In order to lead my company, I had to first clearly define my responsibilities. These are working on the business, recruiting and hiring the best employees, becoming a leader of people and making sure that my business was successful. I also needed to fulfill the obligation I had to my employees. I realized that this required a deep understanding that putting people first is the best strategy for success. This was difficult at first because it requires working on things that have no immediate impact on the business. Unlike working in the trenches and having your hands on everything, working as a businessperson means that you need to spend time building for the future. The things that are most important to your success in business are the things that have a payoff down the road.
I also clearly defined the duties I should not be doing and assigned those tasks to others. This is a critical step for any shop owner. Warren Buffett says that in order to be successful in whatever you do, it’s crucial to focus on the things that generates the greatest return and that you can’t do it all, and that means sometimes you have to say, “no.”
By the late '90s it became clear that the most valuable role I played in my business was that of coach. All the best marketing plans and the best business strategies mean nothing without a team of great people around you all pushing in the right direction. And that takes a strong leader. Not just a boss, but a leader. Leaders inspire people. Leaders get others to reach down deep inside themselves and perform at their best because they are aligned with the leader’s vision.
Leaders inspire others through praise and recognition for the work they do. When people feel their work matters, they have a purpose. People are motivated by the heart, not the wallet. That’s not to say earning a decent wage isn’t important. But a focus on money alone is not a strategy for success. Focus on people first and profit will follow.
Spend time with your employees. Get to know them as people, not just the role they have in your company. Find out what their dreams and goals are. And then find a way for others to achieve what they want out of life. People cannot be motivated until they realize that what they do every day helps them to achieve what they want in their personal life.
There are other people in our business world that we must never forget. And that’s our customers. If you were to ask me, who is more important, my employees or my customers? I would answer, “They are equally important.” You cannot have a successful business without the right employees and the right customers.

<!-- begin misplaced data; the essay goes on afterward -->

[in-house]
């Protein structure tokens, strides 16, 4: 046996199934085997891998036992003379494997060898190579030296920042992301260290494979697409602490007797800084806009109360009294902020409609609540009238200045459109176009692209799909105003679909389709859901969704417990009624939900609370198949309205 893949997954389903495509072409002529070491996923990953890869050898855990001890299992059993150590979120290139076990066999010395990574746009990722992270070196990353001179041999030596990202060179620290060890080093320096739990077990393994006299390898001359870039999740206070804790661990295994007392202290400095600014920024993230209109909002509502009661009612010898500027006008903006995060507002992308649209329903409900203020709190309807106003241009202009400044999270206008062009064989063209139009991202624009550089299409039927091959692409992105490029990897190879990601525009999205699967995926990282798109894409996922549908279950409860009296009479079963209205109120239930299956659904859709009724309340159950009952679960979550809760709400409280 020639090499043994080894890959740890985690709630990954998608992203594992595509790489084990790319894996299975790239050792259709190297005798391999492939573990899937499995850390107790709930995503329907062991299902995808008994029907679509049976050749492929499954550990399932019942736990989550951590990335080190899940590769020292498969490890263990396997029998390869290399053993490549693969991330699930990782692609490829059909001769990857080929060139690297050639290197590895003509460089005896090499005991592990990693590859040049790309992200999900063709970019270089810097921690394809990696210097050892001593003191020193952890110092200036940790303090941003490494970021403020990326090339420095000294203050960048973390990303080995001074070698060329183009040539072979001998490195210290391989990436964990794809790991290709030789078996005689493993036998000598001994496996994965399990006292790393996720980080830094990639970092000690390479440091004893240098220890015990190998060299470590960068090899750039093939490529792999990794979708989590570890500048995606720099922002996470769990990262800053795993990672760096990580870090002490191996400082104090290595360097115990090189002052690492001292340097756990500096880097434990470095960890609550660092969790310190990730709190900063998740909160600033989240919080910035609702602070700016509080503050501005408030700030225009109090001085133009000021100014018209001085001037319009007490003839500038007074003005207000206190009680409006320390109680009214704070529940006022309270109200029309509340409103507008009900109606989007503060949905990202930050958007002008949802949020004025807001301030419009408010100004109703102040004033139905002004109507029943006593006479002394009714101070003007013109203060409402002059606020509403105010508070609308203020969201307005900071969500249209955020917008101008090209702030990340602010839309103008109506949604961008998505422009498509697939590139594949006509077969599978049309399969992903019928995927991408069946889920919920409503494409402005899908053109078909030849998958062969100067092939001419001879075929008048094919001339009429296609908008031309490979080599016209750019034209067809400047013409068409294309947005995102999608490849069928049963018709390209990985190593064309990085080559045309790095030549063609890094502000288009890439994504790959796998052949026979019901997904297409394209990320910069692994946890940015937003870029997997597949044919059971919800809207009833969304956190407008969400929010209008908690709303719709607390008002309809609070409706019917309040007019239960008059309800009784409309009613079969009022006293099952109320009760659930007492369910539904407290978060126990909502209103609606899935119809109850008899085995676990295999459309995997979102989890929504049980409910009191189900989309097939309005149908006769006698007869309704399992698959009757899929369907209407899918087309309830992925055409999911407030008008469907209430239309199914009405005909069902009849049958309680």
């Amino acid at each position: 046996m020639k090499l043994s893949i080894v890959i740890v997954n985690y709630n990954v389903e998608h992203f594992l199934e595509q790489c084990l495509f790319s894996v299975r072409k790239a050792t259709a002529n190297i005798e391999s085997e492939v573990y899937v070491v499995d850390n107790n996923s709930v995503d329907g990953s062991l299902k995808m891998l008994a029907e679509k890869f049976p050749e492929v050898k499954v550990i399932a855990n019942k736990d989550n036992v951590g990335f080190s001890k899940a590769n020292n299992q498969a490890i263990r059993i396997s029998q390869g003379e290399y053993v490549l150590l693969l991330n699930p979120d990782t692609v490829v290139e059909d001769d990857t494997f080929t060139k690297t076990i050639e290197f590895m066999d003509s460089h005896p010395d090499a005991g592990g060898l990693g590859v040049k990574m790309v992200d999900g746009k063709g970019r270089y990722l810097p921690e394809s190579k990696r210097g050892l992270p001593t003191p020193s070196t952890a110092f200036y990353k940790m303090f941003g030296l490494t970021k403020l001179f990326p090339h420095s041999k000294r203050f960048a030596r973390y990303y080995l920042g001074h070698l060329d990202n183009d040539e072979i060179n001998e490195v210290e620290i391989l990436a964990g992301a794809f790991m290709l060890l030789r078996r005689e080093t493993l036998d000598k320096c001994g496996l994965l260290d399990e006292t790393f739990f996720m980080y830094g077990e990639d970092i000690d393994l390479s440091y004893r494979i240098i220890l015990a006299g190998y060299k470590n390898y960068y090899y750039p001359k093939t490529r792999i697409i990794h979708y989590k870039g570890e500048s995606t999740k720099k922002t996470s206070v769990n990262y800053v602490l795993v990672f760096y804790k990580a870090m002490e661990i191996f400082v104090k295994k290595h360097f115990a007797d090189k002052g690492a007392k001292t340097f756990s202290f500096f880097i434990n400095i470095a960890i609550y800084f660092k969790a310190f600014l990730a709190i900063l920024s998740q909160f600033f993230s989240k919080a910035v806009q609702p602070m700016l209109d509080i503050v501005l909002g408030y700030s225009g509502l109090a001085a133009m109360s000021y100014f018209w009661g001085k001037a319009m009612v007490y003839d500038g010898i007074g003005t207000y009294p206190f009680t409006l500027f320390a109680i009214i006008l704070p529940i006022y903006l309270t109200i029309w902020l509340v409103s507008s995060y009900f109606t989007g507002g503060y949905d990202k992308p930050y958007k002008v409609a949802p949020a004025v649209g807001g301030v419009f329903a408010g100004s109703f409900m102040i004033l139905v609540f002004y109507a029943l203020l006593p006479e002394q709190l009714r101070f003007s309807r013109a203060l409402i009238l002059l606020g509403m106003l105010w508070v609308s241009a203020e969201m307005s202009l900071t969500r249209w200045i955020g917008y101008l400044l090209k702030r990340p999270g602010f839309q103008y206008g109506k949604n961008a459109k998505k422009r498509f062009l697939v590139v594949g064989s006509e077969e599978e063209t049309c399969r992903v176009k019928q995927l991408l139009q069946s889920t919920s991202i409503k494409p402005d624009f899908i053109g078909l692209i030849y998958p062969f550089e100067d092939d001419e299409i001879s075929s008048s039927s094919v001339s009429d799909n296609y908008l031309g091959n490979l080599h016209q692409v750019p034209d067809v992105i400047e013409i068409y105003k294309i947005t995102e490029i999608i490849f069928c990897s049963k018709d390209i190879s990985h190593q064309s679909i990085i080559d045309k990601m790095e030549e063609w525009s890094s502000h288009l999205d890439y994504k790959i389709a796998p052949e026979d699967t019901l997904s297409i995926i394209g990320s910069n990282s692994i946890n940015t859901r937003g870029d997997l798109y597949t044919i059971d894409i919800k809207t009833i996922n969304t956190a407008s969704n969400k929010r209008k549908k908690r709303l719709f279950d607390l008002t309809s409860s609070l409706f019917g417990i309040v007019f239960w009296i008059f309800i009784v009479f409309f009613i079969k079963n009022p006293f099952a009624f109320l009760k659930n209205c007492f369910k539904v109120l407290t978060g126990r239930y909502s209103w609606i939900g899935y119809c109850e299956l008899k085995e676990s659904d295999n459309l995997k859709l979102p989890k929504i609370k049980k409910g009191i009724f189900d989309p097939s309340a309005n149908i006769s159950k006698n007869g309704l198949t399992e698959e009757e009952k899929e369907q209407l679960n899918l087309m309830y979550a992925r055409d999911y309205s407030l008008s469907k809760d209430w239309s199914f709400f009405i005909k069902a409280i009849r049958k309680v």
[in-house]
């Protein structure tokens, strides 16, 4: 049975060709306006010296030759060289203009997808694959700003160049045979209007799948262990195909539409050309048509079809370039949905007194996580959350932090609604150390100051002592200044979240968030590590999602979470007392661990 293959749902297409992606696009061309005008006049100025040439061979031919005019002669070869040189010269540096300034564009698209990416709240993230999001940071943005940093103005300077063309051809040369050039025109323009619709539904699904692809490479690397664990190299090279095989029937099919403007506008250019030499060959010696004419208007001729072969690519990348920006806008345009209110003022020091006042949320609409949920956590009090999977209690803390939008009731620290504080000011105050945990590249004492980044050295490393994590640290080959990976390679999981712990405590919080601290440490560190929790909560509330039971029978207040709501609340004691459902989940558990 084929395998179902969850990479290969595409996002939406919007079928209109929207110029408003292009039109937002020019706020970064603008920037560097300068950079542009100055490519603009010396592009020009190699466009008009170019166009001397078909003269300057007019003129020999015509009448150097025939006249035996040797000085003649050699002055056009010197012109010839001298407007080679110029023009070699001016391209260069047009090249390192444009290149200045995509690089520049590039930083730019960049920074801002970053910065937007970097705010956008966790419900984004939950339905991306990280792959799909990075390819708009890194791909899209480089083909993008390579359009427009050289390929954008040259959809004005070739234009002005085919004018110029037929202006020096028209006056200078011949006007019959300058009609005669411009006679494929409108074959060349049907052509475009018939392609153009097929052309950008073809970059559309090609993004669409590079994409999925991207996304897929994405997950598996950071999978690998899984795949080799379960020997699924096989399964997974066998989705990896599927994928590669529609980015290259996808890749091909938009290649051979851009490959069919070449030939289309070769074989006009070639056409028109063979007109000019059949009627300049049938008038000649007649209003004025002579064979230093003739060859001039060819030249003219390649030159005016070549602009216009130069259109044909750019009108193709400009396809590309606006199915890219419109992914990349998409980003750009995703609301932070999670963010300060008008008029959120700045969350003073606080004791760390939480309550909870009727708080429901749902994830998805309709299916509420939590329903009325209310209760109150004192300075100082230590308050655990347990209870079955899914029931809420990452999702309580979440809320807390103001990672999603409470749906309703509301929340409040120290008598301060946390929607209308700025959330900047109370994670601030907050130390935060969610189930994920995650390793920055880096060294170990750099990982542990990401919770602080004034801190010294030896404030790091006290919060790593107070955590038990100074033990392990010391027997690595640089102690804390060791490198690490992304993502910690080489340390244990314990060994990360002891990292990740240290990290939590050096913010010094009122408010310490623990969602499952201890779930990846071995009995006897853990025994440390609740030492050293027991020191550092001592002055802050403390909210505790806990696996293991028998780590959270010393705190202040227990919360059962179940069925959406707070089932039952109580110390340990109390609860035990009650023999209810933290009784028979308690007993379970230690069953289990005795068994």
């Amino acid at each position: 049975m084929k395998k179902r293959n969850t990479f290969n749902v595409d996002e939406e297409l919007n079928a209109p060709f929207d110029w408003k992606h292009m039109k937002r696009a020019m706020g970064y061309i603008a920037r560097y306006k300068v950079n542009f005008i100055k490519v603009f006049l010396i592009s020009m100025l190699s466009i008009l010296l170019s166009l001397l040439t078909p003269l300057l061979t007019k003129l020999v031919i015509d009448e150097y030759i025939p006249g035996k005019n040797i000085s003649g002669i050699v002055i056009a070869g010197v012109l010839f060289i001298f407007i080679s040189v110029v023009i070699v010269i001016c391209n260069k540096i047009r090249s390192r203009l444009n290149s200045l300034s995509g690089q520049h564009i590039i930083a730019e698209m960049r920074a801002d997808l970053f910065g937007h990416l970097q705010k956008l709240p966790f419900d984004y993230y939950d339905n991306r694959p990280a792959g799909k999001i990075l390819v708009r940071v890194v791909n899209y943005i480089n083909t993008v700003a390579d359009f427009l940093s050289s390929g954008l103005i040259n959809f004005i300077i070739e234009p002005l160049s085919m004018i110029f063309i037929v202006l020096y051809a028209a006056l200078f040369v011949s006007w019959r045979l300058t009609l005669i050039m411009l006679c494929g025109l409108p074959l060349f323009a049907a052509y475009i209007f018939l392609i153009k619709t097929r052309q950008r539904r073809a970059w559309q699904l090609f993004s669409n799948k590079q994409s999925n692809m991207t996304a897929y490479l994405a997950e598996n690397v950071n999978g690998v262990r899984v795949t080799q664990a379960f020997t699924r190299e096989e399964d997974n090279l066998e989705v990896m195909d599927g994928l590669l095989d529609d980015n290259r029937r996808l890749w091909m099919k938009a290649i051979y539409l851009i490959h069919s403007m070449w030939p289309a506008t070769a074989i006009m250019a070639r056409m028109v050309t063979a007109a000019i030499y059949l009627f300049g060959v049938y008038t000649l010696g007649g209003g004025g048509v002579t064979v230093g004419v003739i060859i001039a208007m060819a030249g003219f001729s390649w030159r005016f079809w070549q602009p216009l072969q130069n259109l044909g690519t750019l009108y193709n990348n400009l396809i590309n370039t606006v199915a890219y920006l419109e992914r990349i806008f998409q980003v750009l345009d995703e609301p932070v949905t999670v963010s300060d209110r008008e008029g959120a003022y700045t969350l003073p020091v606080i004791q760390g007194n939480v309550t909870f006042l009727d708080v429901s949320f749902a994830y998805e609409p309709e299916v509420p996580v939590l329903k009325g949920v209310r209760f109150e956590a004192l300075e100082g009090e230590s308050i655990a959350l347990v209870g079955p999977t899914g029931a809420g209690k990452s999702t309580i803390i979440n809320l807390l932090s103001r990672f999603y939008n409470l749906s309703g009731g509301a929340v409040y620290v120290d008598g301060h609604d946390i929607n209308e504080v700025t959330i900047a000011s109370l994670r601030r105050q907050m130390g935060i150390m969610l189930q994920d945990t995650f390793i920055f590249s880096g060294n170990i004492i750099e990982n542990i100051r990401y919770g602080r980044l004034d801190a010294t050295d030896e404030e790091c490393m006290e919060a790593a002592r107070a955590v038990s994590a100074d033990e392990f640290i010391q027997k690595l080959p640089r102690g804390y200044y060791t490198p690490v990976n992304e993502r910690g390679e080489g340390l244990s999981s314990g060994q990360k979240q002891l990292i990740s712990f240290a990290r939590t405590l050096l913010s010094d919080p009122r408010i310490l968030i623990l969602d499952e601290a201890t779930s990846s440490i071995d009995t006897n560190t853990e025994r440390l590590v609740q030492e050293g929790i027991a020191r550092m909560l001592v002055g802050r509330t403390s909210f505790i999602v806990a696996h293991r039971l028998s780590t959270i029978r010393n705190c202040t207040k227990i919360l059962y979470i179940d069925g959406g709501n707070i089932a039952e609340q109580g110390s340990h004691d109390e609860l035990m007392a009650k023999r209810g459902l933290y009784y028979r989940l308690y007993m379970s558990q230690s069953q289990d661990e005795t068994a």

One last bit of advice I can give you is to focus on your success, no one else’s. Be very clear about the pathways you take and never forget about the obligation you have to others. Build a company culture of teamwork, quality and integrity. Focus on what’s in the best interest of the customer and the people around you. Put people first, and everything else will fall into place.
This story was originally published by Joe Marconi in Ratchet+Wrench on February 4th, 2020
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In may I quit my job of 9 years and purchased an auto repair shop. I was previously employed as a field mechanic for Cummins. At my shop we focus on general repair. It's been a whirlwind since I bought the place but i couldn't be happier to be here. I've included some pictures of the shop.
Hi! I'm looking to open a new automotive repair shop and I could use some help assessing a specific opportunity from the experts here. To put this in perspective, I would be a new owner without prior repair shop experience, however, I understand repair work and have done almost all of my own work on my personal vehicles for nearly 30 years. The scope of work I have personally performed included transmissions swaps, suspension, brakes, ignition systems, fuel systems, computer diagnostics and so on. My formal training is in science and management and I've been in corporate positions for 20+ years. I also have experience running my own real estate rental business. I've always been interested in auto repair and I believe this business would be a very good fit for my aptitude, skills and experience. I would plan to operate as the business owner and bring in skilled staff to handle repairs and customer engagement under my leadership.